Josh Gad will be starring as LeFou -- and from our screening -- will be depicted as a man who is clearly attracted to Gaston even if he can't fully express that throughout the story. While the re-imagined version of the "Gaston" song appears to feature LeFou openly pining for Gaston, famed composer Alan Menken disagrees with that interpretation of the scene.
At a recent junket in Los Angeles, Menken said that while it has been made public that the character is gay, he doesn't agree with how it has been described by many.
"You know, I don't see him pining," Menken told ComicBook.com. "To me, he has always been look(ing) up to Gaston, in a nerdy kind of way.
"I know there's been this whole discussion, which is to me, absolutely absurd. It's just nuts. As far as I can tell, some journalist in England decided to make it his cause célèbre to push this agenda. And it's really not really part of the movie in any overt way at all...any more than it was in the original. To me, it's an utter non-issue. And I'd appreciate people realizing that it's a non-issue because it's just silly. But that's journalism, and I understand."
With all due respect to Menken, LeFou's sexuality does seem to be overt in this film and his complex feelings for Gaston are also mentioned in dialogue later in the movie.
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Director Bill Condon has previously said that "Josh [Gad] makes something really subtle and delicious out of it. And that's what has its payoff at the end, which I don't want to give away. But it is a nice, exclusively gay moment in a Disney movie."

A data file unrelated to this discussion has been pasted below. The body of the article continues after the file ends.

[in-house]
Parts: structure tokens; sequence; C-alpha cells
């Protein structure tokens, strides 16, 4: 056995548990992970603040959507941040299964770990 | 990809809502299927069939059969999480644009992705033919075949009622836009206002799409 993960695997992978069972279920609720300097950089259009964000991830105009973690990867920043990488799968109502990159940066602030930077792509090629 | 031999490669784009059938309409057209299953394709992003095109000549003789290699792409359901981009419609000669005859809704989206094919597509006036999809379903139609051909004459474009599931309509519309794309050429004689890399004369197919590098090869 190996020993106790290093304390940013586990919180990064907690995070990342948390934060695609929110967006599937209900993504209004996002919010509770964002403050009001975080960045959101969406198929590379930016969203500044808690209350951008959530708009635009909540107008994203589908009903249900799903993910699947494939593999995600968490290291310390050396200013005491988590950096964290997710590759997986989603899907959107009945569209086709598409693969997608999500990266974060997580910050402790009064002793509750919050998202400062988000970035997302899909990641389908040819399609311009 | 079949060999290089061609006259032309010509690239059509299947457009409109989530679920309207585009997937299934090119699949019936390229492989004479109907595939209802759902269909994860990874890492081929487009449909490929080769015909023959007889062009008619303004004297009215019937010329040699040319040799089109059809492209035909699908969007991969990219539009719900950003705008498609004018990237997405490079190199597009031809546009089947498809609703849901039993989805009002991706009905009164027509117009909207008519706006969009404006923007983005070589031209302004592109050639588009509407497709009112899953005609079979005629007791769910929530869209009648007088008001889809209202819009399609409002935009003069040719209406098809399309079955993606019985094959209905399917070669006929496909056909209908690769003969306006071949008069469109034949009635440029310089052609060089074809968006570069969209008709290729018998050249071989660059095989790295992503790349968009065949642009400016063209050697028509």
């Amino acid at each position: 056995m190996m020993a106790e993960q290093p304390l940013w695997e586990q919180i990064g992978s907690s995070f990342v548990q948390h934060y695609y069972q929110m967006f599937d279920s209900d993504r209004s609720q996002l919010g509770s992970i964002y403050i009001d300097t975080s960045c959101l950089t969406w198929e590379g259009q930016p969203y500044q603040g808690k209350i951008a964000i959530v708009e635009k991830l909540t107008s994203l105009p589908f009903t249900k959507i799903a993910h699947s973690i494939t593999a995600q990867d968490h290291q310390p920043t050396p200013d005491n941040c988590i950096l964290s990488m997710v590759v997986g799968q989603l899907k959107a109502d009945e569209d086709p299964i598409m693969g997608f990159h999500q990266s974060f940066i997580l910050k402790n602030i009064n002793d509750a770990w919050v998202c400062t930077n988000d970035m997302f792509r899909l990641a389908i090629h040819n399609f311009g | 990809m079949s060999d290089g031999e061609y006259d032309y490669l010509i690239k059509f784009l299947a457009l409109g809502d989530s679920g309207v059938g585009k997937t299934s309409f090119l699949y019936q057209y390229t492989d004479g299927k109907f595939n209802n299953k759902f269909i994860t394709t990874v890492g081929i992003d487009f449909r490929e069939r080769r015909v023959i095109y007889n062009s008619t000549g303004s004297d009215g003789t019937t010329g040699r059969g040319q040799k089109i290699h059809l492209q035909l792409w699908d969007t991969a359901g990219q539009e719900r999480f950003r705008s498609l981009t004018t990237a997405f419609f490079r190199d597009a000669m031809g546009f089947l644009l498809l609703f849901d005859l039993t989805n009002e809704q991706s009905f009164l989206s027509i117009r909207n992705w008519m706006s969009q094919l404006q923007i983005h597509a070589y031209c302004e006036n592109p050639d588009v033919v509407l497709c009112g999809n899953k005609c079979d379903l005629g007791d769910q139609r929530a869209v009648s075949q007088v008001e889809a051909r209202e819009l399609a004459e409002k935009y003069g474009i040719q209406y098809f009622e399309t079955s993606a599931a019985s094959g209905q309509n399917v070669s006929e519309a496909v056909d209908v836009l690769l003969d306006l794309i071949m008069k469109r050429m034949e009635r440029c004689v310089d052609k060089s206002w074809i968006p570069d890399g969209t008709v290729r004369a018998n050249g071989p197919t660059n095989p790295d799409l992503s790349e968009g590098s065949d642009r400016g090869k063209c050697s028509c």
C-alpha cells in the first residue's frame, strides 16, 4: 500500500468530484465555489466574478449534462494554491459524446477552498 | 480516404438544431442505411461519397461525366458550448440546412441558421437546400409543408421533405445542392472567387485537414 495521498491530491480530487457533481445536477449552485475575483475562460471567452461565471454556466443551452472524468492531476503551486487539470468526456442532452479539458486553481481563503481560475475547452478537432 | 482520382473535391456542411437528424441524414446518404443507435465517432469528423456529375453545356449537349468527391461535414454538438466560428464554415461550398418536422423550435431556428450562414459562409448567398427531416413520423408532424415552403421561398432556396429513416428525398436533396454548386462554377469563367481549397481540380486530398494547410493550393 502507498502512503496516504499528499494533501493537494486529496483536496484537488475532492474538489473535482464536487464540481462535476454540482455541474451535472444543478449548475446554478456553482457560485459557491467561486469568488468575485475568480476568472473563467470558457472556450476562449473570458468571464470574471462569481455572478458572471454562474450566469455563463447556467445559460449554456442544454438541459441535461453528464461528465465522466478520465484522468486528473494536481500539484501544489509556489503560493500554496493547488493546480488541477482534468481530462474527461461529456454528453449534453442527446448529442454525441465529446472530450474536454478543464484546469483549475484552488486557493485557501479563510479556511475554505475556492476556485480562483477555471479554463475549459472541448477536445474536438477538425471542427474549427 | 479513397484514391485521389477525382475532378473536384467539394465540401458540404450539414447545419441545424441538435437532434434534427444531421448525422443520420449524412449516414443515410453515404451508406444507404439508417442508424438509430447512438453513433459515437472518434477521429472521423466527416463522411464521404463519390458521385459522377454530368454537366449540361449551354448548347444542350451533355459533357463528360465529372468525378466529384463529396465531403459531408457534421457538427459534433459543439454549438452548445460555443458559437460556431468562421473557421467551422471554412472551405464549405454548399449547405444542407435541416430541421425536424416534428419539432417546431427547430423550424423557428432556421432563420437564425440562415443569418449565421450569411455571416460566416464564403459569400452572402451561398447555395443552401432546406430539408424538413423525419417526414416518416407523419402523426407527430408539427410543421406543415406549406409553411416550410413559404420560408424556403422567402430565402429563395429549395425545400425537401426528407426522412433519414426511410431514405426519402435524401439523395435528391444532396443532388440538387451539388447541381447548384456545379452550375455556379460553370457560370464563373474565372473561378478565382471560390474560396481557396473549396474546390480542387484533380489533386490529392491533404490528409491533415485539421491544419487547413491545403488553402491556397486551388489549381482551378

Having seen the film this past weekend, we can confirm that the moment is there -- and it's not the only "gay moment" in the film.
Another in disagreement with Menken is the actor himself.
In an interview with People (via Variety), Gad talks of the moment in question, saying the "gay moment" is "subtle but incredibly effective" and "everything that needed to be said on this issue has definitely been said".
He added, "There is so much fear out there of that which we don't understand, that which we don't know. The "film is one of inclusiveness" and noted that the core theme is "never to judge a book by its cover."
Beauty and the Beast is the fantastic journey of Belle, a bright, beautiful and independent young woman who is taken prisoner by a beast in his castle. Despite her fears, she befriends the castle's enchanted staff and learns to look beyond the Beast's hideous exterior and realize the kind heart and soul of the true Prince within.
Beauty and the Beast stars Emma Watson as Belle; Dan Stevens as the Beast; Luke Evans as Gaston, the handsome, but shallow villager who woos Belle; Oscar winner Kevin Kline as Maurice, Belles eccentric, but lovable father; Josh Gad as Lefou, Gaston's long-suffering aide-de-camp; Golden Globe nominee Ewan McGregor as Lumiere, the candelabra; Oscar nominee Stanley Tucci as Maestro Cadenza, the harpsichord; Gugu Mbatha-Raw as Plumette, the feather duster; six-time Tony Award winner Audra McDonald as Madame Garderobe, the wardrobe; Oscar nominee Ian McKellen as Cogsworth, the mantel clock; and two-time Academy Award winner Emma Thompson as the teapot, Mrs. Potts
Beauty and the Beast will be released in U.S. theaters on March 17, 2017.0comments
-- Blair Marnell is a freelance author for ComicBook.com. Follow him on Twitter for more of his insights.
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